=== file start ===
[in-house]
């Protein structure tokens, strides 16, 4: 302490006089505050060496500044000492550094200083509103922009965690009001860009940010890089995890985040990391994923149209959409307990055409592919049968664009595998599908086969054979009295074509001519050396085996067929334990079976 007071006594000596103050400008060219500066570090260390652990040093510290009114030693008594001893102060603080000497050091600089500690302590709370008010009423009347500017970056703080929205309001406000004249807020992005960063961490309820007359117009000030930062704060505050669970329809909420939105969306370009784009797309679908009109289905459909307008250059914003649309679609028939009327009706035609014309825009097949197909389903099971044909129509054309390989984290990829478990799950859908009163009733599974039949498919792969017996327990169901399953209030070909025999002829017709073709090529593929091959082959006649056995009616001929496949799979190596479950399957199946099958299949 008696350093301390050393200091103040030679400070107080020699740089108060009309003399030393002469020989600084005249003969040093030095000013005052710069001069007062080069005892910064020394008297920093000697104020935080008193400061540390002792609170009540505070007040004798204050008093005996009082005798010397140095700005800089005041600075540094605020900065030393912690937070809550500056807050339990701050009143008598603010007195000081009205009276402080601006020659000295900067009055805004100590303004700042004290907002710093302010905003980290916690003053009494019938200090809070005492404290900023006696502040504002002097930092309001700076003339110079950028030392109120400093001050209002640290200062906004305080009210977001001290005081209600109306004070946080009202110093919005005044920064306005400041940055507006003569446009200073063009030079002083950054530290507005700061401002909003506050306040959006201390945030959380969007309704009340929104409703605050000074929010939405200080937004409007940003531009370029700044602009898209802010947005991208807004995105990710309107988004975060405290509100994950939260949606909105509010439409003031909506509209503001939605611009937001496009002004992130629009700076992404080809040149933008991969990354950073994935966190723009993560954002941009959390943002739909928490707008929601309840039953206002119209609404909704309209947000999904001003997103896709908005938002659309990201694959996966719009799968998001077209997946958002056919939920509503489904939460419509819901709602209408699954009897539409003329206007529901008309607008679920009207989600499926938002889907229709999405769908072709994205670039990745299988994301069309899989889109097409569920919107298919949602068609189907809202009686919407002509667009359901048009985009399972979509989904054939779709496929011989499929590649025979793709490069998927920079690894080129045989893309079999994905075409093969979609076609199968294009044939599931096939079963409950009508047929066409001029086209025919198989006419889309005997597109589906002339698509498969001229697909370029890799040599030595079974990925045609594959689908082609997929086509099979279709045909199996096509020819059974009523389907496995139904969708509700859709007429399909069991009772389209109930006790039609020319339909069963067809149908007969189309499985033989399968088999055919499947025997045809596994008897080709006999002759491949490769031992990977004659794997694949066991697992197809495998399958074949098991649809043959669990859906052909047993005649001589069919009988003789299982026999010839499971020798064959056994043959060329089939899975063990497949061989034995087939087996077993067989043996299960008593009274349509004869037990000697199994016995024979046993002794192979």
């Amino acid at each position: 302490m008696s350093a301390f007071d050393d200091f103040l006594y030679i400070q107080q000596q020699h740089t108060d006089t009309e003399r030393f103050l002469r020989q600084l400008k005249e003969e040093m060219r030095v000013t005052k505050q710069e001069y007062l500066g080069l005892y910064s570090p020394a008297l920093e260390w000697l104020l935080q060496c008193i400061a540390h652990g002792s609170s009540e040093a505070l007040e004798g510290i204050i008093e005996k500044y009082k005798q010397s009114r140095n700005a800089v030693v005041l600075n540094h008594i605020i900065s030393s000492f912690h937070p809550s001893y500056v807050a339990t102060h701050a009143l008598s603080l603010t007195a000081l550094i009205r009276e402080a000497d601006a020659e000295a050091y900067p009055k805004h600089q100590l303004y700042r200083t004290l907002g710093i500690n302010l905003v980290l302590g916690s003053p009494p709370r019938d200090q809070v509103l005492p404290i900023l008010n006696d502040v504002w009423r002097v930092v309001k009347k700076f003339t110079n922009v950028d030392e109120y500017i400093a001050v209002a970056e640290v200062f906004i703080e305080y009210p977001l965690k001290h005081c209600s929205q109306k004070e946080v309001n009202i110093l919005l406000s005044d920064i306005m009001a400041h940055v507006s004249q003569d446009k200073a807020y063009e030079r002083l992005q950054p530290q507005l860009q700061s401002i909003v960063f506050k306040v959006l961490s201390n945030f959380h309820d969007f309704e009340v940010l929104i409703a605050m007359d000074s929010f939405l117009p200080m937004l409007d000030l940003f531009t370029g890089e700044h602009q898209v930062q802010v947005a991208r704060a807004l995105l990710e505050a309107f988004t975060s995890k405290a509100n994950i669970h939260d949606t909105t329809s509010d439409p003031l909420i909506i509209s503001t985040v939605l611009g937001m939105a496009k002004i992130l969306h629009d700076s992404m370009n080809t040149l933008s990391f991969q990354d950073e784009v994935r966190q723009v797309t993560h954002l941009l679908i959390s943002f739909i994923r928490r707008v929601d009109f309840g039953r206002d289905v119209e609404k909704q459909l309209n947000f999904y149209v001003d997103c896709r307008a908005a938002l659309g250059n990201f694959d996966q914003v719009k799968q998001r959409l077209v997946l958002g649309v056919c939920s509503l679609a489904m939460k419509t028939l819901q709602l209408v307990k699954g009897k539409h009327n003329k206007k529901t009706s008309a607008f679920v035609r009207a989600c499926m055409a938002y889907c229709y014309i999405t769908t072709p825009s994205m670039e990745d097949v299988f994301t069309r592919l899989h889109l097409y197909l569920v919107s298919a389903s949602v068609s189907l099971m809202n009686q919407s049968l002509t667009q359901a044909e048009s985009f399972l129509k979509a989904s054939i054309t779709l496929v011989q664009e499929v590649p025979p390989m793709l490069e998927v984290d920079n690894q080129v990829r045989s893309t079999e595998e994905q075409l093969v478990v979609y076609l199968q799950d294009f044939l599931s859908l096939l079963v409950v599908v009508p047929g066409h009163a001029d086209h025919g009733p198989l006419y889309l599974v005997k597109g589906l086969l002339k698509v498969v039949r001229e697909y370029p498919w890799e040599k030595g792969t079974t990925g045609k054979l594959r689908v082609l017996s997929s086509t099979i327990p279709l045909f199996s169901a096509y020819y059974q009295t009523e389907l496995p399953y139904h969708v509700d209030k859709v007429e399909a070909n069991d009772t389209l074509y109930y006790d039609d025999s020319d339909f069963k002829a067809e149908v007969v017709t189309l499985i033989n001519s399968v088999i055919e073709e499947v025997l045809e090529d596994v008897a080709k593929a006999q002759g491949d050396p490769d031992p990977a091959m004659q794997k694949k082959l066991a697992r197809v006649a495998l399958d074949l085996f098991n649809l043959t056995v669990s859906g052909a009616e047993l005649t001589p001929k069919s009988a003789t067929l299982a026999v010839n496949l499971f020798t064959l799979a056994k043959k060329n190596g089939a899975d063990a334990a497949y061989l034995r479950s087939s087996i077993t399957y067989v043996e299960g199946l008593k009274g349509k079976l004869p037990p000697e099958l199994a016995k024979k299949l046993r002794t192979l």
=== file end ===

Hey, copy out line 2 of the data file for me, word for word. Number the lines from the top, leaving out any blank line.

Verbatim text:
């Protein structure tokens, strides 16, 4: 302490006089505050060496500044000492550094200083509103922009965690009001860009940010890089995890985040990391994923149209959409307990055409592919049968664009595998599908086969054979009295074509001519050396085996067929334990079976 007071006594000596103050400008060219500066570090260390652990040093510290009114030693008594001893102060603080000497050091600089500690302590709370008010009423009347500017970056703080929205309001406000004249807020992005960063961490309820007359117009000030930062704060505050669970329809909420939105969306370009784009797309679908009109289905459909307008250059914003649309679609028939009327009706035609014309825009097949197909389903099971044909129509054309390989984290990829478990799950859908009163009733599974039949498919792969017996327990169901399953209030070909025999002829017709073709090529593929091959082959006649056995009616001929496949799979190596479950399957199946099958299949 008696350093301390050393200091103040030679400070107080020699740089108060009309003399030393002469020989600084005249003969040093030095000013005052710069001069007062080069005892910064020394008297920093000697104020935080008193400061540390002792609170009540505070007040004798204050008093005996009082005798010397140095700005800089005041600075540094605020900065030393912690937070809550500056807050339990701050009143008598603010007195000081009205009276402080601006020659000295900067009055805004100590303004700042004290907002710093302010905003980290916690003053009494019938200090809070005492404290900023006696502040504002002097930092309001700076003339110079950028030392109120400093001050209002640290200062906004305080009210977001001290005081209600109306004070946080009202110093919005005044920064306005400041940055507006003569446009200073063009030079002083950054530290507005700061401002909003506050306040959006201390945030959380969007309704009340929104409703605050000074929010939405200080937004409007940003531009370029700044602009898209802010947005991208807004995105990710309107988004975060405290509100994950939260949606909105509010439409003031909506509209503001939605611009937001496009002004992130629009700076992404080809040149933008991969990354950073994935966190723009993560954002941009959390943002739909928490707008929601309840039953206002119209609404909704309209947000999904001003997103896709908005938002659309990201694959996966719009799968998001077209997946958002056919939920509503489904939460419509819901709602209408699954009897539409003329206007529901008309607008679920009207989600499926938002889907229709999405769908072709994205670039990745299988994301069309899989889109097409569920919107298919949602068609189907809202009686919407002509667009359901048009985009399972979509989904054939779709496929011989499929590649025979793709490069998927920079690894080129045989893309079999994905075409093969979609076609199968294009044939599931096939079963409950009508047929066409001029086209025919198989006419889309005997597109589906002339698509498969001229697909370029890799040599030595079974990925045609594959689908082609997929086509099979279709045909199996096509020819059974009523389907496995139904969708509700859709007429399909069991009772389209109930006790039609020319339909069963067809149908007969189309499985033989399968088999055919499947025997045809596994008897080709006999002759491949490769031992990977004659794997694949066991697992197809495998399958074949098991649809043959669990859906052909047993005649001589069919009988003789299982026999010839499971020798064959056994043959060329089939899975063990497949061989034995087939087996077993067989043996299960008593009274349509004869037990000697199994016995024979046993002794192979």